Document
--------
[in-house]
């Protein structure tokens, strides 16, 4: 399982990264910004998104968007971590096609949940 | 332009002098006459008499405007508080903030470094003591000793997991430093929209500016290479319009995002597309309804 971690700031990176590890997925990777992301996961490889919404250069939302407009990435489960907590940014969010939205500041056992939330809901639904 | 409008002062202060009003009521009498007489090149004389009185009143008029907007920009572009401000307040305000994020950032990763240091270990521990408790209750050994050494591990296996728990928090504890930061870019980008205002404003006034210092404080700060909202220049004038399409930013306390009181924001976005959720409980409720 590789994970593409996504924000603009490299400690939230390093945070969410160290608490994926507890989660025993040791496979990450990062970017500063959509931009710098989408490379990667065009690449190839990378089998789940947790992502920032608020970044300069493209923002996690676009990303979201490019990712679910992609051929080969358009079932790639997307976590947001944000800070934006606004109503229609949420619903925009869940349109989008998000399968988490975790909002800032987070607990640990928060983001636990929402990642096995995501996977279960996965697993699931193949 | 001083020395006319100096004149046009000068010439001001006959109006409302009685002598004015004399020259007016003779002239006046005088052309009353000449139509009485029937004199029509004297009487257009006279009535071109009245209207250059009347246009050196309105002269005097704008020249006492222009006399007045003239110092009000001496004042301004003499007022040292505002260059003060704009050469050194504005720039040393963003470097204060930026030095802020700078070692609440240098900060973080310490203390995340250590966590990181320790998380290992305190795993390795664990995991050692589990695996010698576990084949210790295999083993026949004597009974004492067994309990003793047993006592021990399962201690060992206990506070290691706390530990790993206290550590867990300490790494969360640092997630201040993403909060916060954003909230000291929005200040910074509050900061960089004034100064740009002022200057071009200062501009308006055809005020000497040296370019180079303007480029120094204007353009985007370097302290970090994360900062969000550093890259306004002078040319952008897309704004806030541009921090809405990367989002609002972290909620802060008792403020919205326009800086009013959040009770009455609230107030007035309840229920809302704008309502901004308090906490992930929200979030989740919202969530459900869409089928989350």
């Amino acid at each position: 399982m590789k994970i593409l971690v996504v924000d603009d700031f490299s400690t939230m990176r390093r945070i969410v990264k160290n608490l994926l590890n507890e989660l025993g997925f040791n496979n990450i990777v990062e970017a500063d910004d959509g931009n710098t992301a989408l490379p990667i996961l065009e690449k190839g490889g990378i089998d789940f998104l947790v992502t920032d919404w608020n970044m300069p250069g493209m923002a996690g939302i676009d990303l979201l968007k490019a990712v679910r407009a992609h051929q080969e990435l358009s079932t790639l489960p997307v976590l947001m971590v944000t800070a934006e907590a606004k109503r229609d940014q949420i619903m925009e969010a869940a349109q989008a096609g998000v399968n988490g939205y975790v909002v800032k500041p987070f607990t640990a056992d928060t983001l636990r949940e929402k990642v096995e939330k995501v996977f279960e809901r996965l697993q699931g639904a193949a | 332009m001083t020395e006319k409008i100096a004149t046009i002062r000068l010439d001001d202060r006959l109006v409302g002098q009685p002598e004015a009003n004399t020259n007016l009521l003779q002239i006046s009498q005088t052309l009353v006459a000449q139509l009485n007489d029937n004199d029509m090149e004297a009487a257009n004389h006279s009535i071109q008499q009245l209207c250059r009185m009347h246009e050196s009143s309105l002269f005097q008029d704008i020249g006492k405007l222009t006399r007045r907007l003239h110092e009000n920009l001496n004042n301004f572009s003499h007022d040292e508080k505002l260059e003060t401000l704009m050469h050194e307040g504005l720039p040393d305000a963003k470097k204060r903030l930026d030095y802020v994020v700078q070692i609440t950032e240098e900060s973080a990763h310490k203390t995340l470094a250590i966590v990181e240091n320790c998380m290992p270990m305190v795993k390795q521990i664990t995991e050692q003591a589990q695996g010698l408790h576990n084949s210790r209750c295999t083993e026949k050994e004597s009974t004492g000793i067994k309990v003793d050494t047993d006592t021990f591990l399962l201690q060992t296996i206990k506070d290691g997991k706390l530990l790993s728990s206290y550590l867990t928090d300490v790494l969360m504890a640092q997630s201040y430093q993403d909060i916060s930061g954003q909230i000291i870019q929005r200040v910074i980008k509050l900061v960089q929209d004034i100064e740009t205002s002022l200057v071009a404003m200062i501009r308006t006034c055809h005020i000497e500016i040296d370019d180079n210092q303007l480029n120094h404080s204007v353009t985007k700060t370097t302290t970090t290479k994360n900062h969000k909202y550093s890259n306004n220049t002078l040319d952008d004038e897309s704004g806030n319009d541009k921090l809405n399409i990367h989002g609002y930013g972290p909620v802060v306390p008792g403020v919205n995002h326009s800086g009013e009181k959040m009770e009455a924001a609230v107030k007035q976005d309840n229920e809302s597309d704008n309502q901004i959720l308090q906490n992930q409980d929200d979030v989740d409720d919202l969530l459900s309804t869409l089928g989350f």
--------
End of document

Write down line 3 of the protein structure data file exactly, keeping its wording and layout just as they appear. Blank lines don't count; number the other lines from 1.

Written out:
């Amino acid at each position: 399982m590789k994970i593409l971690v996504v924000d603009d700031f490299s400690t939230m990176r390093r945070i969410v990264k160290n608490l994926l590890n507890e989660l025993g997925f040791n496979n990450i990777v990062e970017a500063d910004d959509g931009n710098t992301a989408l490379p990667i996961l065009e690449k190839g490889g990378i089998d789940f998104l947790v992502t920032d919404w608020n970044m300069p250069g493209m923002a996690g939302i676009d990303l979201l968007k490019a990712v679910r407009a992609h051929q080969e990435l358009s079932t790639l489960p997307v976590l947001m971590v944000t800070a934006e907590a606004k109503r229609d940014q949420i619903m925009e969010a869940a349109q989008a096609g998000v399968n988490g939205y975790v909002v800032k500041p987070f607990t640990a056992d928060t983001l636990r949940e929402k990642v096995e939330k995501v996977f279960e809901r996965l697993q699931g639904a193949a | 332009m001083t020395e006319k409008i100096a004149t046009i002062r000068l010439d001001d202060r006959l109006v409302g002098q009685p002598e004015a009003n004399t020259n007016l009521l003779q002239i006046s009498q005088t052309l009353v006459a000449q139509l009485n007489d029937n004199d029509m090149e004297a009487a257009n004389h006279s009535i071109q008499q009245l209207c250059r009185m009347h246009e050196s009143s309105l002269f005097q008029d704008i020249g006492k405007l222009t006399r007045r907007l003239h110092e009000n920009l001496n004042n301004f572009s003499h007022d040292e508080k505002l260059e003060t401000l704009m050469h050194e307040g504005l720039p040393d305000a963003k470097k204060r903030l930026d030095y802020v994020v700078q070692i609440t950032e240098e900060s973080a990763h310490k203390t995340l470094a250590i966590v990181e240091n320790c998380m290992p270990m305190v795993k390795q521990i664990t995991e050692q003591a589990q695996g010698l408790h576990n084949s210790r209750c295999t083993e026949k050994e004597s009974t004492g000793i067994k309990v003793d050494t047993d006592t021990f591990l399962l201690q060992t296996i206990k506070d290691g997991k706390l530990l790993s728990s206290y550590l867990t928090d300490v790494l969360m504890a640092q997630s201040y430093q993403d909060i916060s930061g954003q909230i000291i870019q929005r200040v910074i980008k509050l900061v960089q929209d004034i100064e740009t205002s002022l200057v071009a404003m200062i501009r308006t006034c055809h005020i000497e500016i040296d370019d180079n210092q303007l480029n120094h404080s204007v353009t985007k700060t370097t302290t970090t290479k994360n900062h969000k909202y550093s890259n306004n220049t002078l040319d952008d004038e897309s704004g806030n319009d541009k921090l809405n399409i990367h989002g609002y930013g972290p909620v802060v306390p008792g403020v919205n995002h326009s800086g009013e009181k959040m009770e009455a924001a609230v107030k007035q976005d309840n229920e809302s597309d704008n309502q901004i959720l308090q906490n992930q409980d929200d979030v989740d409720d919202l969530l459900s309804t869409l089928g989350f």